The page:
Archive for May, 2013

PS3 review: Vanquish

May 24, 2013


To feel let down by the opening hour of Vanquish is completely natural. Coming from Shinji Mikami, the action-game auteur responsible for Resident Evil 4 and God Hand, a certain level of finesse is expected, and Vanquish seems to miss the mark. Granted, the graphics are stylized and detailed, the controls responsive and on-point, the enemies sleek and smart and varied. But there’s a sense of malaise – would the gaming god of up-close action really make such a me-too cover shooter, one in which players hide rather than approach, taking pot-shots at enemy A.I. over waist-high cover?

Of course not.




May 19, 2013


There’s been a fundamental change in the way we talk about videogames. Mechanical and graphical discussions have been ever-present since the medium’s inception, but lately they’re taking a backseat to discussions about deeper themes, undercurrents that go beyond a game’s scripted story. Players are willing to think about what games are saying implicitly.

That’s a really important change – we’re allowing games to flaunt their artistry.

We’re engaging with the content, asking ourselves if there’s something more being said. It’s not the game’s inherent qualities that have changed, but rather the audience’s willingness to connect with those qualities to pry out and explore deeper themes, to allow games to resonate with them. We like to think that games are advancing, and that one day they might be art, but the responsibility is on us to respect the stories they’re telling, and frame them within our cultural consciousness.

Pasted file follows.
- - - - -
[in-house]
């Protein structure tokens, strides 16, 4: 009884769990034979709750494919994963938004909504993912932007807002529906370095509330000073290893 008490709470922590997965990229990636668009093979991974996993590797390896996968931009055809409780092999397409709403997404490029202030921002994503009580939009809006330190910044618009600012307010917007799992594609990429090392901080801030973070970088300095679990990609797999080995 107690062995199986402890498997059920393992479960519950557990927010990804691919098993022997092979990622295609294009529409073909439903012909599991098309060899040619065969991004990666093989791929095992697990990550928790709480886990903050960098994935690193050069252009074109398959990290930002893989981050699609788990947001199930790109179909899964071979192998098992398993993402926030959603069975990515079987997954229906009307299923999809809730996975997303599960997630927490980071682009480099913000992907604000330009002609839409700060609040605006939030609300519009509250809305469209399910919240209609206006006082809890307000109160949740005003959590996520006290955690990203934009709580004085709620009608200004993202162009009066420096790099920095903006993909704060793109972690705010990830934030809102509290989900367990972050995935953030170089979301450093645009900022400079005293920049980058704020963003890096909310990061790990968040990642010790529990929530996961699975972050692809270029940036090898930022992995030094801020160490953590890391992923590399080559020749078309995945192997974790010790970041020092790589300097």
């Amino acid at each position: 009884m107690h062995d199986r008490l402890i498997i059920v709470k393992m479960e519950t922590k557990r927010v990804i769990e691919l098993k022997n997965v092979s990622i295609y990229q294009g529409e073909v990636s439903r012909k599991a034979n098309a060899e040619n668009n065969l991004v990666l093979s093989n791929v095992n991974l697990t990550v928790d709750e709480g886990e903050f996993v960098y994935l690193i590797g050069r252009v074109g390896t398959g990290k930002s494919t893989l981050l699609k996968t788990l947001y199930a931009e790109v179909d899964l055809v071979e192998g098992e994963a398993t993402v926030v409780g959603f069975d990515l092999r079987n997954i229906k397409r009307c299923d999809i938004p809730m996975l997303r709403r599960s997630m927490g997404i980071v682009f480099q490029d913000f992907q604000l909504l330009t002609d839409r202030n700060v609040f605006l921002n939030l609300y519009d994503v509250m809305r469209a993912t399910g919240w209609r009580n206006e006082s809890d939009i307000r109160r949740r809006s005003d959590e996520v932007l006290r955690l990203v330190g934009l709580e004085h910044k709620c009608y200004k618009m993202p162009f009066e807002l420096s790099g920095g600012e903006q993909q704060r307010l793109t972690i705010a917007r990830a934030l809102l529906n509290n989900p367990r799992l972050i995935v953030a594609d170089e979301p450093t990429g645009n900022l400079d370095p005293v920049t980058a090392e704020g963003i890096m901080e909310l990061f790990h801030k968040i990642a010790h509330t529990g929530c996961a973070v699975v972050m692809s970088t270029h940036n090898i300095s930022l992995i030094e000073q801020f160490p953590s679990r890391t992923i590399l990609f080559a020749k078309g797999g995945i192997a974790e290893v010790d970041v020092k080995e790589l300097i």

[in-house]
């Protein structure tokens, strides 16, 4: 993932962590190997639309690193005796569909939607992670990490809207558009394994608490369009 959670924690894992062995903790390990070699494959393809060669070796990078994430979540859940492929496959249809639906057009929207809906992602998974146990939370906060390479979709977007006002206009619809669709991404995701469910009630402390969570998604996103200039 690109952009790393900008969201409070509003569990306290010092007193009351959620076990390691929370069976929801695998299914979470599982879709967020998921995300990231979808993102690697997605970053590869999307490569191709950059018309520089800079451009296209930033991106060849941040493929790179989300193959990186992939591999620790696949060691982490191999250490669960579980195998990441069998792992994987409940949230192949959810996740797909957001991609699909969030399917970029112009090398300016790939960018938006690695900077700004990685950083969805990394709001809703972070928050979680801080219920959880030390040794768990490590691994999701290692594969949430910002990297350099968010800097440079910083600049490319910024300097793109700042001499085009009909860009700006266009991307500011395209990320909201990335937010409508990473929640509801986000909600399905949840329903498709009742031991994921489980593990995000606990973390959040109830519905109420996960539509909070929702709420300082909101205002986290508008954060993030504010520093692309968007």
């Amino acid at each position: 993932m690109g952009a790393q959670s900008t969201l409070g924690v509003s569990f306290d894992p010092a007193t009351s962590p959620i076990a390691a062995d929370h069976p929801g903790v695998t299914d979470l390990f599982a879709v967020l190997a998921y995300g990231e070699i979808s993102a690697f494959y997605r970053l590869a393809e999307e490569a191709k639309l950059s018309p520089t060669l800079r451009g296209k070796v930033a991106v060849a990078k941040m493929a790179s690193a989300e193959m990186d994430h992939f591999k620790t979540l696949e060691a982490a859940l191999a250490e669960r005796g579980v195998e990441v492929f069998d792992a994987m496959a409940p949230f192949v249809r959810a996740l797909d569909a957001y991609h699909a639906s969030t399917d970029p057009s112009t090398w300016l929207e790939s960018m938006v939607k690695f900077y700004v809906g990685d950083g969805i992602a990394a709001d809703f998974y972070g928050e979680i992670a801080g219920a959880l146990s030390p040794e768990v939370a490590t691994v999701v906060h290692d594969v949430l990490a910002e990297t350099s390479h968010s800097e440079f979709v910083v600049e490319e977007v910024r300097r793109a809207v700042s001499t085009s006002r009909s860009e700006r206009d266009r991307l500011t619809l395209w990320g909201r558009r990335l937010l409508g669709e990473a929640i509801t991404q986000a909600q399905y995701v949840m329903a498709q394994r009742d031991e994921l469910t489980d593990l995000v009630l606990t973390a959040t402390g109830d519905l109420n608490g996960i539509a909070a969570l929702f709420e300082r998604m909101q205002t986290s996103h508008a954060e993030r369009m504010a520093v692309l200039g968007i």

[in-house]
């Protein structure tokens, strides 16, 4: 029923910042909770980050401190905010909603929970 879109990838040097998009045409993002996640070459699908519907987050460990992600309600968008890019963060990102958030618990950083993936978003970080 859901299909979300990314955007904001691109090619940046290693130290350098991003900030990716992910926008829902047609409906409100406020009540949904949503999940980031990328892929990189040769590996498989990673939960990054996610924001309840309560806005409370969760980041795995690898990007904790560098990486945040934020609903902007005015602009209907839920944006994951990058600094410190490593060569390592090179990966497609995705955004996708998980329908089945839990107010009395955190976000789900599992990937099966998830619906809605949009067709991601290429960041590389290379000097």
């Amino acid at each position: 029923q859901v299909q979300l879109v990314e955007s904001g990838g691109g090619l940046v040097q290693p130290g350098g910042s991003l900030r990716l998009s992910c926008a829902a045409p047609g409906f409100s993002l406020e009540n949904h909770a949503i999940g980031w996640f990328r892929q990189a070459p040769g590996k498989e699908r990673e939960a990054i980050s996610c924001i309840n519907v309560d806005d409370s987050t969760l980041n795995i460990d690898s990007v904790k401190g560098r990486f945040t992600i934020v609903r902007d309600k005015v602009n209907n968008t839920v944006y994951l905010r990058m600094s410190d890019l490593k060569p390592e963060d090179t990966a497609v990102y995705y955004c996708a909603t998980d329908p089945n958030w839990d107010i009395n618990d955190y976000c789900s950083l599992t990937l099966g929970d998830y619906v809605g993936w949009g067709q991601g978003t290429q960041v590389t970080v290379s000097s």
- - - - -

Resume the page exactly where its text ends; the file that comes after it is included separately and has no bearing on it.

PS2 review: Devil Summoner 2

May 15, 2013


Devil Summoner 2: Raidou Kuzunoha vs. King Abaddon tells the story of Raidou, a devil-summoning detective tasked with peacekeeping in Japan’s capital during the early 1930s. The game begins as a wave of bad luck sweeps the city, and Raidou and his feline mentor Gouto are tasked with helping a girl find her lost brother, Dahn.

It’s a fairly small-scale opening, quite unlike what I’m used to seeing in roleplaying games. But the story setup works great, allowing plenty of opportunities for Raidou to interact with the rest of the Narumi Detective Agency, and letting players work at their own pace as they choose to engage in or ignore the various side-quest case files.

Devil Summoner 2’s humble opening acclimates players to the mechanics without pressuring them to rush ahead. And those mechanics are incredibly enjoyable, with some of the best hack-and-slashing around complementing Shin Megami Tensei’s ever-addictive demon fusion system.


360 review: Tomb Raider

May 10, 2013


Tomb Raider isn’t buggy, broken, or bad. It’s not unplayable or unenjoyable. There’s a solid game here, and the core mechanics are some of the better third-person shooting mechanics around. I really appreciate its fluid cover system, and Lara’s bow is an interesting and versatile weapon.

But Tomb Raider radiates wasted potential. There’s a spark here of something unrealized, a lack of foresight that makes the game fall flat. It’s a problem of authorship. Tomb Raider makes its central theme incredibly clear before bungling it in the worst way, creating an incredible disconnect between what the story’s saying and what’s happening in-game.